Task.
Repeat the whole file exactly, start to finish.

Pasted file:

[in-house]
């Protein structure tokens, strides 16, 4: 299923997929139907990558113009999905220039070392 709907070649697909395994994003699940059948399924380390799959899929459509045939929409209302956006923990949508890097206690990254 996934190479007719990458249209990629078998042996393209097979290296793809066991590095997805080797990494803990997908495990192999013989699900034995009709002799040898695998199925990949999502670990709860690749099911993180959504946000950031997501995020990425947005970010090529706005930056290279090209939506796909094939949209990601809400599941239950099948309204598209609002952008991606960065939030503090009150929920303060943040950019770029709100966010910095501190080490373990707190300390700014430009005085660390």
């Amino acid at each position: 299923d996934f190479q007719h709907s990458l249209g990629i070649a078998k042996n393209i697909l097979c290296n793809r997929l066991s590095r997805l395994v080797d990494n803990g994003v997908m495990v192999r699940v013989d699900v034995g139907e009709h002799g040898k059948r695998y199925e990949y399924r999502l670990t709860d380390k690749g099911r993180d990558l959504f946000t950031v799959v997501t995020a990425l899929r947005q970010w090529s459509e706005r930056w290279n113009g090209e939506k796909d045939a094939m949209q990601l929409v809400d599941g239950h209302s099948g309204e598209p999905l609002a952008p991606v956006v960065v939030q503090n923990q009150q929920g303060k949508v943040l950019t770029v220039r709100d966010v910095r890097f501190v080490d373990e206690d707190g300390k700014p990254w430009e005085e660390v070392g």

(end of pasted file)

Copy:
[in-house]
């Protein structure tokens, strides 16, 4: 299923997929139907990558113009999905220039070392 709907070649697909395994994003699940059948399924380390799959899929459509045939929409209302956006923990949508890097206690990254 996934190479007719990458249209990629078998042996393209097979290296793809066991590095997805080797990494803990997908495990192999013989699900034995009709002799040898695998199925990949999502670990709860690749099911993180959504946000950031997501995020990425947005970010090529706005930056290279090209939506796909094939949209990601809400599941239950099948309204598209609002952008991606960065939030503090009150929920303060943040950019770029709100966010910095501190080490373990707190300390700014430009005085660390």
């Amino acid at each position: 299923d996934f190479q007719h709907s990458l249209g990629i070649a078998k042996n393209i697909l097979c290296n793809r997929l066991s590095r997805l395994v080797d990494n803990g994003v997908m495990v192999r699940v013989d699900v034995g139907e009709h002799g040898k059948r695998y199925e990949y399924r999502l670990t709860d380390k690749g099911r993180d990558l959504f946000t950031v799959v997501t995020a990425l899929r947005q970010w090529s459509e706005r930056w290279n113009g090209e939506k796909d045939a094939m949209q990601l929409v809400d599941g239950h209302s099948g309204e598209p999905l609002a952008p991606v956006v960065v939030q503090n923990q009150q929920g303060k949508v943040l950019t770029v220039r709100d966010v910095r890097f501190v080490d373990e206690d707190g300390k700014p990254w430009e005085e660390v070392g």